El Cajon Mountain Trail is a 10.9 mile lightly trafficked out and back trail located near Lakeside, California that features a river and is only recommended for very experienced adventurers. The trail offers a number of activity options and is accessible year-round. Dogs are also able to use this trail.
1. You'll start out at the Parking lot which is .5 miles from the pit toilets and trail head. Elevation gain is 246 feet to get your legs limbered up. 2. From there you have the option to follow the road or to take the trail. If you take the road to the trail junction it's .4 mile with an elevation gain of 268 feet. 3. If you take the trail to the junction with the road it's .5 mile with an elevation gain of 257 feet. Plenty of switch-backs with some nice views. Take the trail. 4. From trail road junction, over the next 1.4 miles, the trail/road ascends and descends with a couple of steep spots. Enjoy the views and relative ease of the hiking, this is probably the easiest part of the trail. 5. At 2.2 miles from the parking area, the trail will start a steep descent into a drainage for the surrounding peaks and will take a sharp southeasterly turn. Because the water that falls on the surrounding hills is focused into this drainage the vegetation becomes much more lush with trees and other vegetation not seen on other parts of the trail. 6. Around 2.8 miles from the parking lot, the road will begin a very steep ascent as it swings back to the east and then northeast. This is the first of the worst part of this hike. The trail gets more rugged and rutted at this point and if you aren't wearing hiking shoes or boots you may begin to wish you were. 7. As you continue to ascend you will notice another trail/road that veers off to the left. Going back to paragraph 5, if you look left and up-slope you can see this trail slashing across the mountain. You can continue on the trail ahead or take this alternate route. If you go left it is slightly shorter but considerably steeper. I've gone both ways, and staying to the right is probably the better way. As you ascend, the views become more and more spectacular. On a good day you can see all the way to the ocean. 8. As you continue you will come to a stop sign with a notice that tells you it will take 1.5 hours to return to the parking lot from this point and that if it's past 12:30 pm you should not attempt to reach the El Cajon mountain summit. In winter, they close and lock the gates to the parking lot at 4:30 pm, so if you are parked in the lot, plan accordingly. The point here is know your limitations! 9. From the stop sign, over the next .6 mile, you will climb 467 feet to a saddle between a large peak on your left and a smaller one on your right. From there you will drop 290 feet over the next half mile or so, until you start the climb to the next saddle. This section of the trail is steep, rutted and in some places partly washed out and it doesn't improve much the rest of the way. You may find yourself wondering if you've gone astray, because the trail seems to be going north away from where you want to be. But stay steady, the trail is taking you around, rather than over the peak to your right at the saddle. 10. As you continue, you will find yourself climbing again to another saddle where you will come to a three way junction. Over that .8 mile stretch, you will gain 642 feet, so if you thought the other side of the mountain was tough, this is tougher. But congratulations, you're almost there. Stop and check out the old jeep hulk as you go. 11. The saddle is a good place to take a break, load some calories and steel your nerves for the final push. When you are ready, you'll take the trail to your left (due east). At this point, you will begin bushwhacking, there are only a couple of trail markers to be seen, but if you pay attention, the trail isn't that hard to follow. Over the next .6 miles to the summit, you'll gain another 424 feet. Once at the summit you'll find that the view and sense of accomplishment make the hike worthwhile. Don't try this hike unless you are in relatively good shape. As many people have already said, bring plenty of water, food and good footwear.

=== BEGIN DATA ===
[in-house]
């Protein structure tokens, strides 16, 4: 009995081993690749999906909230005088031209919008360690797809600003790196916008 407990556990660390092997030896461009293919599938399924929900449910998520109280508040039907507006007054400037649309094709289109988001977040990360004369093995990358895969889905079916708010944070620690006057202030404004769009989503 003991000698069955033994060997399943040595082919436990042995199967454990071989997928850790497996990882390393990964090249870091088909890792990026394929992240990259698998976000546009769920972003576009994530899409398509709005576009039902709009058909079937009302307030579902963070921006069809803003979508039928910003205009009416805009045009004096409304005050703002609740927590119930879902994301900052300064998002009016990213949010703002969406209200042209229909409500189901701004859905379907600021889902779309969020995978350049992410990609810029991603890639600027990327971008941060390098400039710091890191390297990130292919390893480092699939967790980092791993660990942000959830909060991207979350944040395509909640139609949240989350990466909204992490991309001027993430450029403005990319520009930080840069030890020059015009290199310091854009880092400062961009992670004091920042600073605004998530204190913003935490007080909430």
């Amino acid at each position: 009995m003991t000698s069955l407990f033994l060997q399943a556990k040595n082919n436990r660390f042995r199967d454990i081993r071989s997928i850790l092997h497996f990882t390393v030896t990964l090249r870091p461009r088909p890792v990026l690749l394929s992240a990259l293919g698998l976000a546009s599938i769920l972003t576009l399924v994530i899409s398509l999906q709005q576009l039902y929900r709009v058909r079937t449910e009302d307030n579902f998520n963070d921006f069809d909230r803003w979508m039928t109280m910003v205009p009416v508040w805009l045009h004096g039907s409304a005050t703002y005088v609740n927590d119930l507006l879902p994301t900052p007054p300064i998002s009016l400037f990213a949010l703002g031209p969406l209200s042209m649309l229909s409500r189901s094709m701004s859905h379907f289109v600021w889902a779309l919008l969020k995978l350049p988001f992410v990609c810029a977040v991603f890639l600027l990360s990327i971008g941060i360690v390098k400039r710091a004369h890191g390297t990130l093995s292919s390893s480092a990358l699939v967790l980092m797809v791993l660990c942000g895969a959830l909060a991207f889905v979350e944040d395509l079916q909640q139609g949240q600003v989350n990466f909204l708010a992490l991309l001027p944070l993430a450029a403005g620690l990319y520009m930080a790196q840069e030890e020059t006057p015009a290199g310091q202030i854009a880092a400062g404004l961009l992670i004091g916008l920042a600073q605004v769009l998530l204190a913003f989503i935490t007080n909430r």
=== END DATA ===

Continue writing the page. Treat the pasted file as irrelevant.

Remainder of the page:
Killer hard hike! Gorgeous, strenuous, but worth every step! Consistently either going up or down steep grade, so be ready for some serious cardio! Start early to avoid heat and people. Lots of wildflowers right now too!
Awesome. Hard but easily doable if you're fit. Did it in 5 hours.
This hike kicked my butt but i made it to the top. The view is definitely worth it.
This is a very strenuous hike, but worth it if you're in good shape and want a challenge. I've done it three times and have finished in just over 4 hours. BEWARE, however, on my most recent trip there my car was parked alongside Wildcat Canyon Road and when I got back at the end of our hike it had been broken into (window shattered). I had nothing of value in the car (they did take my registration card and appeared to be looking for a hidden car key.) No other cars around mine appeared to have been broken into so beware that this is a risk and definitely leave nothing of value!
Hardest trail in SD so far. Took 6 hours out and back. Encountered 3 steep mountain to reach El Capitan reserve. I consumed 4 big bottles of water. Spectacular views on the top. Finally saw a rattlesnake slithering about on my way back. This trail needs s lot of endurance, leg strength and balance! I'm glad I did it for my bucket list.
Tough without many rest breaks, but worth it for the views. I definitely agree to bring lots of water and do this on a cooler day.
This is a good one!